Imagine this—Students competing to design selected library spaces. Library departments combined to form units that reflect user needs rather than library tradition. Catalog search tools that send researchers to the information they want with just one click. Library kiosks that direct students to open study spaces. Details about collections delivered to users’ cell phones as they walk through the library. Digitized content streamed to researchers anywhere in the world. Users creating tags of comments and descriptive information that are linked to library records and materials. Librarians embedded in Duke programs abroad.
Laurent Dubois had never blogged or even built a web page before last summer. But when he found out that more than 50 students had signed up for his “World Cup, World Politics” class—he’d been expecting 30—he realized that a blog could provide an alternative discussion forum.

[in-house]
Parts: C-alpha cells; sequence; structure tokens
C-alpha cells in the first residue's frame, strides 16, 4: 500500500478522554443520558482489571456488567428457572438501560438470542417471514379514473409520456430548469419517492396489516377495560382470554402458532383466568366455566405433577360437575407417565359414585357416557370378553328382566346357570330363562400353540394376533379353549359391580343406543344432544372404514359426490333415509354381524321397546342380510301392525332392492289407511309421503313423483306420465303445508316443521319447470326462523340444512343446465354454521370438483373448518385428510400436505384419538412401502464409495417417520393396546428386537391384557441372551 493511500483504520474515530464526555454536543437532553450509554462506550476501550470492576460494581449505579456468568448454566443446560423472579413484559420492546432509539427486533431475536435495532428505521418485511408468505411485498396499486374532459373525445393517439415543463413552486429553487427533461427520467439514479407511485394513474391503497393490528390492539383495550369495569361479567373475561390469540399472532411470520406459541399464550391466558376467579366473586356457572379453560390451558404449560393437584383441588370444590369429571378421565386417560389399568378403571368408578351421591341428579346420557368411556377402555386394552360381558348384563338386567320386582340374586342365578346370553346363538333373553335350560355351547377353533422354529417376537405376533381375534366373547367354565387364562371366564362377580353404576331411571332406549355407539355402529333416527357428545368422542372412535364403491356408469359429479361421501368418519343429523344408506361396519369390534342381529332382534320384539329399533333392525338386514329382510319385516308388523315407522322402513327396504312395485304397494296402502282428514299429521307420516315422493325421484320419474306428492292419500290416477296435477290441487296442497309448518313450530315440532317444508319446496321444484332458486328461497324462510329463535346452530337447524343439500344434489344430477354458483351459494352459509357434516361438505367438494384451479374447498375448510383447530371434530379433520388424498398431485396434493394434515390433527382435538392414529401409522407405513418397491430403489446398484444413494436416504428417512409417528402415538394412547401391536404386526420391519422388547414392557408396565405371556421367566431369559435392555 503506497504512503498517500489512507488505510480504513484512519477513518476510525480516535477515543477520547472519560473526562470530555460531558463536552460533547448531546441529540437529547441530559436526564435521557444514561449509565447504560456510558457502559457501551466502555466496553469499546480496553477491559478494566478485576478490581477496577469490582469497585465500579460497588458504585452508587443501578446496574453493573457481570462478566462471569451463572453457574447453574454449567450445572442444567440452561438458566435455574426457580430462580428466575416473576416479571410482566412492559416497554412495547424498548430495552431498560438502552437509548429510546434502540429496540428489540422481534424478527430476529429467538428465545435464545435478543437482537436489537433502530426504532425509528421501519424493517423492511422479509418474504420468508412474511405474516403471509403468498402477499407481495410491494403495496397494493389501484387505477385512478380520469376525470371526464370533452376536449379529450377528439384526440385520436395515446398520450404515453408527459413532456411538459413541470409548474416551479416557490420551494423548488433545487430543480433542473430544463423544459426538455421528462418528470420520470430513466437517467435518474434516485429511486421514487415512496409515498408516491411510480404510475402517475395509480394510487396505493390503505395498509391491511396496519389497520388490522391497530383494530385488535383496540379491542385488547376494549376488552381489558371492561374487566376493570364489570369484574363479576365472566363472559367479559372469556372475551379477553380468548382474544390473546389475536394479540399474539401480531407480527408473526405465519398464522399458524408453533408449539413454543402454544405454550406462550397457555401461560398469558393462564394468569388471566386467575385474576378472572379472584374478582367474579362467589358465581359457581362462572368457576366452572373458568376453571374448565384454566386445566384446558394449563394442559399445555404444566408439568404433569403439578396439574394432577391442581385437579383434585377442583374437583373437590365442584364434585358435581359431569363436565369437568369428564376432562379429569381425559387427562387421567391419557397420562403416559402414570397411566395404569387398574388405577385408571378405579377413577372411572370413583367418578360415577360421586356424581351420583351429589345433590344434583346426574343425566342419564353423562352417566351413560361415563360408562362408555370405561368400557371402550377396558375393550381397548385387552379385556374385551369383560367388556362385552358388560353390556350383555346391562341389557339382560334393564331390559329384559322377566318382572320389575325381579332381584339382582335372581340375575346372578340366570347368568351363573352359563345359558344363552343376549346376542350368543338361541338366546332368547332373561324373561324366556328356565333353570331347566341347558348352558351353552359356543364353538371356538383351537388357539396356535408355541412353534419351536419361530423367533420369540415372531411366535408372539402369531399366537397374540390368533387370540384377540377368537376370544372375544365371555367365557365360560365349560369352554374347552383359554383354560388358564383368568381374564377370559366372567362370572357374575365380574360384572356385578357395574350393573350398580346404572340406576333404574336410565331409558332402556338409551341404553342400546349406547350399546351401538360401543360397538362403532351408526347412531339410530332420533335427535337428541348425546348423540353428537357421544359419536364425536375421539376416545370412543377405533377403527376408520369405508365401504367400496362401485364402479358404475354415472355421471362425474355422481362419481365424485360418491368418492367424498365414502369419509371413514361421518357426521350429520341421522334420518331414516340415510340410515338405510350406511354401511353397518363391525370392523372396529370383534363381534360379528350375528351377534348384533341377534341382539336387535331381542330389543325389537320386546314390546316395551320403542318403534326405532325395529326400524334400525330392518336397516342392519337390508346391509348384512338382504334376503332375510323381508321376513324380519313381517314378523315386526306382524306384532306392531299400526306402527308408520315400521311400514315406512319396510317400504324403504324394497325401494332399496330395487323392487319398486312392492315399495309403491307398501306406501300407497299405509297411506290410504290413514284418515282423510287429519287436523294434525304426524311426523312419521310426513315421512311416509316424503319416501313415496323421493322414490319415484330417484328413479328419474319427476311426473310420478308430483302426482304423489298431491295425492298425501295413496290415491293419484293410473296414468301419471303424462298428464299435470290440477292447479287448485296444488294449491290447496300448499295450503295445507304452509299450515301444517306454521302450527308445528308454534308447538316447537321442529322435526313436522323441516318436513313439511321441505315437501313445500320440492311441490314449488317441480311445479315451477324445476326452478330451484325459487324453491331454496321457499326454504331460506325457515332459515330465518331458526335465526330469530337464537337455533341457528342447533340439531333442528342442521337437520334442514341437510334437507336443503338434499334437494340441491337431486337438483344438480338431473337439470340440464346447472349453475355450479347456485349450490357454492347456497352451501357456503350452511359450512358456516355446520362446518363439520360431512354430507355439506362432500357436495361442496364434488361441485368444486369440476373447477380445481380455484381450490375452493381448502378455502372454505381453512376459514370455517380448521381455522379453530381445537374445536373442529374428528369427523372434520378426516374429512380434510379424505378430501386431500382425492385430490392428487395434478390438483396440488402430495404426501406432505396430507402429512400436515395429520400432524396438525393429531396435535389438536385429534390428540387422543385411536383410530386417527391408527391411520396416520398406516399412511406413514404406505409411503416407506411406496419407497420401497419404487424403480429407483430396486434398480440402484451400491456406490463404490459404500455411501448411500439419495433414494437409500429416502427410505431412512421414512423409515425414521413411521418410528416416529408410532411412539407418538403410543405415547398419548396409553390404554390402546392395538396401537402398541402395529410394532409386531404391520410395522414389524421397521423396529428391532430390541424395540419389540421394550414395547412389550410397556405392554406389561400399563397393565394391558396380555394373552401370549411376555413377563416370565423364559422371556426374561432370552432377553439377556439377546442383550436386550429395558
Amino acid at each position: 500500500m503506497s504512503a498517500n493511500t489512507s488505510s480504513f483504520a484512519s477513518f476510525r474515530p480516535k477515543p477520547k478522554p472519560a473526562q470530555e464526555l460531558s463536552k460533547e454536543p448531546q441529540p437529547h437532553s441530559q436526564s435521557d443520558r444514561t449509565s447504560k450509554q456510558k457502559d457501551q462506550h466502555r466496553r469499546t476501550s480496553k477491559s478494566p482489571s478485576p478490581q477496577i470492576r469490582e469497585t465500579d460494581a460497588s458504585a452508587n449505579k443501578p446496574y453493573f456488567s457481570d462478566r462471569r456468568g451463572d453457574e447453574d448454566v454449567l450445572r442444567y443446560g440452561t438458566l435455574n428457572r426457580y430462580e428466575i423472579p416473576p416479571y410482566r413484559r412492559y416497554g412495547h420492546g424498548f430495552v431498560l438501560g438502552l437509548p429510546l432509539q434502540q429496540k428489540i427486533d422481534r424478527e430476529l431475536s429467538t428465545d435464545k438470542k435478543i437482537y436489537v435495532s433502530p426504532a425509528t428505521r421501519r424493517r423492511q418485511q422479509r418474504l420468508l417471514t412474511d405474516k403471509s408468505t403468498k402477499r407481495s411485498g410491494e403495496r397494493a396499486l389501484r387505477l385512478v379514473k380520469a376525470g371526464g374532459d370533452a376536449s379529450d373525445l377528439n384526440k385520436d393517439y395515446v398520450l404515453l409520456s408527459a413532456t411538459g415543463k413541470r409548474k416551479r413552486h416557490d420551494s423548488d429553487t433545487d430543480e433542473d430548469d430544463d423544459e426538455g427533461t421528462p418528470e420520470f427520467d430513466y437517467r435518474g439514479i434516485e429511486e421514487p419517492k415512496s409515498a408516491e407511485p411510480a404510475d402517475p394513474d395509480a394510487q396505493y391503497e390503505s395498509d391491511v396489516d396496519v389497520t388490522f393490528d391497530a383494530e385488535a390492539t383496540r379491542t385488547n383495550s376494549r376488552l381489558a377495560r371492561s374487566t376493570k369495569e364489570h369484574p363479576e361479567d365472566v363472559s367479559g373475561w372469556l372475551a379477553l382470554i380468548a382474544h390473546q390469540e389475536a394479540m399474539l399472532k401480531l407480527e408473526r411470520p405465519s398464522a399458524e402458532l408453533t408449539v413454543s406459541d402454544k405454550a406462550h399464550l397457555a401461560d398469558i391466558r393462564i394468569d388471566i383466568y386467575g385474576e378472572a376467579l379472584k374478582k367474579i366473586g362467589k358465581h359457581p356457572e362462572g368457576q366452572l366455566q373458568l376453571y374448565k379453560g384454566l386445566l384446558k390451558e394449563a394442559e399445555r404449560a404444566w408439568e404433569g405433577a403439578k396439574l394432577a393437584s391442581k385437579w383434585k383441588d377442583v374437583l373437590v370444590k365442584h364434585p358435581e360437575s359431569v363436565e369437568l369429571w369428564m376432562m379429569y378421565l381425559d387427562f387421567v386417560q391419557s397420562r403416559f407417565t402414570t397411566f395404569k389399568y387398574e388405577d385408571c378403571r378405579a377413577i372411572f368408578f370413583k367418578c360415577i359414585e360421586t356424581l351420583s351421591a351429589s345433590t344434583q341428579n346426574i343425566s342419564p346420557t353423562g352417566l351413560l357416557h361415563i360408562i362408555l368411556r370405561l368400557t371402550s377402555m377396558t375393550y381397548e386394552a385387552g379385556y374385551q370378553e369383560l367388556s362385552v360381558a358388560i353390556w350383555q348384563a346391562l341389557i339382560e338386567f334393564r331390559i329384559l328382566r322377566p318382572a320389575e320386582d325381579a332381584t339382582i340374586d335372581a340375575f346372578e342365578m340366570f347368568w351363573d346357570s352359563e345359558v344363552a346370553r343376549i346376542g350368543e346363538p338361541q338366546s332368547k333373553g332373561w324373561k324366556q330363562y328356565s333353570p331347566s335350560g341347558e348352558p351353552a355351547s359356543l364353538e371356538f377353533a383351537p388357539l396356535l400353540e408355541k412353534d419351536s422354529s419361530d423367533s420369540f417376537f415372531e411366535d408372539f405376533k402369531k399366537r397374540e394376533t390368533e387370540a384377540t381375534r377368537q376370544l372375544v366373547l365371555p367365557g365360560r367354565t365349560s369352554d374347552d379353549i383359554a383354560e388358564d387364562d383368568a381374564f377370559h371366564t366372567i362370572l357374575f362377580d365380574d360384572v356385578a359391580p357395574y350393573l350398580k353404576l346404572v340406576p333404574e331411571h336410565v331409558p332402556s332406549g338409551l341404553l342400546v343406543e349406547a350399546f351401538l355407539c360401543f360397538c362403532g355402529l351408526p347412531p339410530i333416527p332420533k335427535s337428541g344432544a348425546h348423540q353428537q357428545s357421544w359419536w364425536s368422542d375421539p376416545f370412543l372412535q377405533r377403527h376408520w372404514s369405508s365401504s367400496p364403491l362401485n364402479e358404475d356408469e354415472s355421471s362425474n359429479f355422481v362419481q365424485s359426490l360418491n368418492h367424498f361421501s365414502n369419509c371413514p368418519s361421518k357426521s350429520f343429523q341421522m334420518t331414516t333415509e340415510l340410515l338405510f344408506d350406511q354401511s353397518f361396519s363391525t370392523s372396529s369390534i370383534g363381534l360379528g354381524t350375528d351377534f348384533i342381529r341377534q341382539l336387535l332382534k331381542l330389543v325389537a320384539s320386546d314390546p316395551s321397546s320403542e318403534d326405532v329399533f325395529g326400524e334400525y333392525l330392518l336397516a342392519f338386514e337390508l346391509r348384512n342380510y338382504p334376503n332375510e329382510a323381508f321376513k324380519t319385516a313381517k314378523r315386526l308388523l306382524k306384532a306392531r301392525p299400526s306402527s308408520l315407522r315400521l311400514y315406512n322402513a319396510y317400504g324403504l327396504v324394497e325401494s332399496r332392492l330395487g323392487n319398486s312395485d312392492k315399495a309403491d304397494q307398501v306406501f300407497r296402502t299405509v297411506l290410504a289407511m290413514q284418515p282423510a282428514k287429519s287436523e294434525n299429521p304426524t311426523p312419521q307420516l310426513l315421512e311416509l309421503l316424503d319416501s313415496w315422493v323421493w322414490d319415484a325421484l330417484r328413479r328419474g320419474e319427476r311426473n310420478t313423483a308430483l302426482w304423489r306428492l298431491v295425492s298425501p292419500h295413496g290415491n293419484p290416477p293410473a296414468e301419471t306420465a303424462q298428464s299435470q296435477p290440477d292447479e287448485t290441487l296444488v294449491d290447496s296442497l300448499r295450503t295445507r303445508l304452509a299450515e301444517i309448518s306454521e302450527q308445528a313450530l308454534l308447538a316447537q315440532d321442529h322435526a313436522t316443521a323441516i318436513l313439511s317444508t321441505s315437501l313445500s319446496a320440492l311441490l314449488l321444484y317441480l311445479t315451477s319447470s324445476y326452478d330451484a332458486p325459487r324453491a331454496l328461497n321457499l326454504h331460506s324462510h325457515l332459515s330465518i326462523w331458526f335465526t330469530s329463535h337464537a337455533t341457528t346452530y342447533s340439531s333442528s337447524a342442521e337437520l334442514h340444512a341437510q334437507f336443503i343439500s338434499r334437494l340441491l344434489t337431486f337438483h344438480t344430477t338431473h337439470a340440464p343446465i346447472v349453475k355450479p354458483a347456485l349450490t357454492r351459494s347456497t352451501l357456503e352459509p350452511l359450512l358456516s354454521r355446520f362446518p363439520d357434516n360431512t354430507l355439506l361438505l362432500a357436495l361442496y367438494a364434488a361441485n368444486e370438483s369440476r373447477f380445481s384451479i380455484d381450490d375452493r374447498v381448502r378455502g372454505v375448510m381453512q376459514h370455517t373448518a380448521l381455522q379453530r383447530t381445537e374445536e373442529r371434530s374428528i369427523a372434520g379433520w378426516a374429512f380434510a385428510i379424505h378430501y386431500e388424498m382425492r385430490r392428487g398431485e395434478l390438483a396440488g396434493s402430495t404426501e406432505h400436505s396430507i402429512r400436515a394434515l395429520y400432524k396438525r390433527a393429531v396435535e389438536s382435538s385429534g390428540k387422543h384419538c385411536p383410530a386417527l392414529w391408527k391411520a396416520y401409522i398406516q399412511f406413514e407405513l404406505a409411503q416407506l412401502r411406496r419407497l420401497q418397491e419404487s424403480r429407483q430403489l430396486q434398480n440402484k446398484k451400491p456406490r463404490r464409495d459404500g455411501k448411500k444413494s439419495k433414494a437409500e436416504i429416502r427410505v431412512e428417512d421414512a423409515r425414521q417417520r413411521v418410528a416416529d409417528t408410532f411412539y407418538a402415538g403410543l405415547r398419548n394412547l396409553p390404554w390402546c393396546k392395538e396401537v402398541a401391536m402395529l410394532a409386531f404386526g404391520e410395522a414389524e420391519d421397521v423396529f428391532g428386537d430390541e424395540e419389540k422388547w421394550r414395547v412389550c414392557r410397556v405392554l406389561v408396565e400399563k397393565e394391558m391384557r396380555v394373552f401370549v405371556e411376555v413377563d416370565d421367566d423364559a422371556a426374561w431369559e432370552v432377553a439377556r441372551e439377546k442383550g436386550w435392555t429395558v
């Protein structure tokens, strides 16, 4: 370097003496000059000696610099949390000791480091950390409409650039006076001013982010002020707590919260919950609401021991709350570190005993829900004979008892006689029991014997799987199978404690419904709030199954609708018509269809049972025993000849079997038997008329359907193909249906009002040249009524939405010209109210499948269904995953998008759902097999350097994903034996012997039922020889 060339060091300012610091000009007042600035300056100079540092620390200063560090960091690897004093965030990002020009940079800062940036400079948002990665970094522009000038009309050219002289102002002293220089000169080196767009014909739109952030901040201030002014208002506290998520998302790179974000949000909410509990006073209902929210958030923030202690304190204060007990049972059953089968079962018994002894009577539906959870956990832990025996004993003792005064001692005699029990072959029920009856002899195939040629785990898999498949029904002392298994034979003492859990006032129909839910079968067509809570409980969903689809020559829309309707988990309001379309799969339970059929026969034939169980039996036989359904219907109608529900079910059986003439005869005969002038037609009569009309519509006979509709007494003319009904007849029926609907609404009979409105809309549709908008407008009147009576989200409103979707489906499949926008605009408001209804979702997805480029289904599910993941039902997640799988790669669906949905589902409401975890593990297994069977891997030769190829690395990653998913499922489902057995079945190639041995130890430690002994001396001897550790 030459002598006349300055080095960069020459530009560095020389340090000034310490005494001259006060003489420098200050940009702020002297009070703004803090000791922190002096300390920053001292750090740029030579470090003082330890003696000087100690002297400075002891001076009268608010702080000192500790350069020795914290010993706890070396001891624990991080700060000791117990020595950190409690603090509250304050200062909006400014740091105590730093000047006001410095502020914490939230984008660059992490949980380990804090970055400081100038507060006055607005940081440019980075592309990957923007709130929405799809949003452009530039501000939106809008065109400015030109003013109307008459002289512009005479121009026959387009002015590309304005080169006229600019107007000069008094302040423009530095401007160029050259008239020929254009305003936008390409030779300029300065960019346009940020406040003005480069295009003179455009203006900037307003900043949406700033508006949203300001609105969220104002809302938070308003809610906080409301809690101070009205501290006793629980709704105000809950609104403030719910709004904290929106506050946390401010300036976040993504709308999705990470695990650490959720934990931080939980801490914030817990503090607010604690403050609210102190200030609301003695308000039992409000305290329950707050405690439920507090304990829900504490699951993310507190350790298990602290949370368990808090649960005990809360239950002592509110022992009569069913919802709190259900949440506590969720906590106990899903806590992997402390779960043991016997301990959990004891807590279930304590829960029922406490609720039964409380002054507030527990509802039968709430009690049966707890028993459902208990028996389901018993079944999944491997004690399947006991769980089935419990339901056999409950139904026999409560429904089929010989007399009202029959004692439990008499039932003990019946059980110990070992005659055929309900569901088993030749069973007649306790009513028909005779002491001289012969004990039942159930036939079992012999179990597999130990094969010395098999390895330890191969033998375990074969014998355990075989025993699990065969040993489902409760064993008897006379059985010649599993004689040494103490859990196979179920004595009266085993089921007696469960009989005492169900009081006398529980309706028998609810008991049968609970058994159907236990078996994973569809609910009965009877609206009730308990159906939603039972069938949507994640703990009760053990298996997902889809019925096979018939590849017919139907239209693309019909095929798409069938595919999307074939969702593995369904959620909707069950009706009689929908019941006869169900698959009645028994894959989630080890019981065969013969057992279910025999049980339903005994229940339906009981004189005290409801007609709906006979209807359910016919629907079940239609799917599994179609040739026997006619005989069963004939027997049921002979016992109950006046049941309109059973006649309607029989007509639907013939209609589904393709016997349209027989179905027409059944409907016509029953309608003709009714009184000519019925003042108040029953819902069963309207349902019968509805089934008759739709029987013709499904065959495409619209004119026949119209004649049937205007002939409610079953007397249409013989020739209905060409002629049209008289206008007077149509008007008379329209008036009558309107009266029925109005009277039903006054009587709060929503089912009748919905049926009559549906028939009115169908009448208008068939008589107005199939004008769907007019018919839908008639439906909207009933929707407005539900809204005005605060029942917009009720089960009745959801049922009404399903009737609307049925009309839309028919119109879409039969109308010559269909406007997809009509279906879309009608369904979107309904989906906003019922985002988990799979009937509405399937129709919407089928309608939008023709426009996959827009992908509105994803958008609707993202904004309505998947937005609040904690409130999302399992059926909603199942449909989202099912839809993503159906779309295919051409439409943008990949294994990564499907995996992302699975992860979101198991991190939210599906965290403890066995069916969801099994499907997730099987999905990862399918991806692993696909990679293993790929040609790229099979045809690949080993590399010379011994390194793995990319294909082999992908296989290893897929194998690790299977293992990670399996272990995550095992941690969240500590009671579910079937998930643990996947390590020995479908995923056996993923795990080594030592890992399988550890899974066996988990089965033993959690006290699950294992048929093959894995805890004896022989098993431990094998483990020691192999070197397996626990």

Duke’s librarians are not waiting for people to find them at the reference desk, but instead are leaving the library to meet information seekers on their own ground.
The John Hope Franklin Research Center for African and African American History and Culture at the Special Collections Library recently acquired the papers of John Wesley Blassingame, a nationally renowned scholar of American history and the author of such influential works as The Slave Community: Plantation Life in the Antebellum South, Black New Orleans: 1860-1880, and Frederick Douglass: The Clarion Voice.
The Power of Refined Beauty: Photographing Society Women for Pond’s, 1920s–1950s